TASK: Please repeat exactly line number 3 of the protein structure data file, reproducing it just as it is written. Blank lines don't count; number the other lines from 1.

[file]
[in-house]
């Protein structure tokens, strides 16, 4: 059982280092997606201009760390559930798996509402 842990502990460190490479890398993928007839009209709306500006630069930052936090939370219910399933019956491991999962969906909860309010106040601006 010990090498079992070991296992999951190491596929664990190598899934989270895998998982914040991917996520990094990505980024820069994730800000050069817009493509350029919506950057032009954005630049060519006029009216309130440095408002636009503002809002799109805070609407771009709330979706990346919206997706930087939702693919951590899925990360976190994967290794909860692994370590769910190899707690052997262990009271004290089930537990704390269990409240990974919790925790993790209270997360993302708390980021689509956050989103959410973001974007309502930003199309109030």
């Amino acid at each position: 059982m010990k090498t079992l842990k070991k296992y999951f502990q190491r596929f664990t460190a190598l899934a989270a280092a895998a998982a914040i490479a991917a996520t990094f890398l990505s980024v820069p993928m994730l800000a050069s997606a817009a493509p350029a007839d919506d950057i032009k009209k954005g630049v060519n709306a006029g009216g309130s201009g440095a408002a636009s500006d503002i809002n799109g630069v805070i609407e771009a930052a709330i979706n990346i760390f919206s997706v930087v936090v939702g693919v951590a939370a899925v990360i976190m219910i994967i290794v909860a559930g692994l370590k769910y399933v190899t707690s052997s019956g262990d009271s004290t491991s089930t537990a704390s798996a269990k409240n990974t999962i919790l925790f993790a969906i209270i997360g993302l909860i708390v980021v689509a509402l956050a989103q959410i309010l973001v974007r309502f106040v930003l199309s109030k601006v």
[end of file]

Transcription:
């Amino acid at each position: 059982m010990k090498t079992l842990k070991k296992y999951f502990q190491r596929f664990t460190a190598l899934a989270a280092a895998a998982a914040i490479a991917a996520t990094f890398l990505s980024v820069p993928m994730l800000a050069s997606a817009a493509p350029a007839d919506d950057i032009k009209k954005g630049v060519n709306a006029g009216g309130s201009g440095a408002a636009s500006d503002i809002n799109g630069v805070i609407e771009a930052a709330i979706n990346i760390f919206s997706v930087v936090v939702g693919v951590a939370a899925v990360i976190m219910i994967i290794v909860a559930g692994l370590k769910y399933v190899t707690s052997s019956g262990d009271s004290t491991s089930t537990a704390s798996a269990k409240n990974t999962i919790l925790f993790a969906i209270i997360g993302l909860i708390v980021v689509a509402l956050a989103q959410i309010l973001v974007r309502f106040v930003l199309s109030k601006v």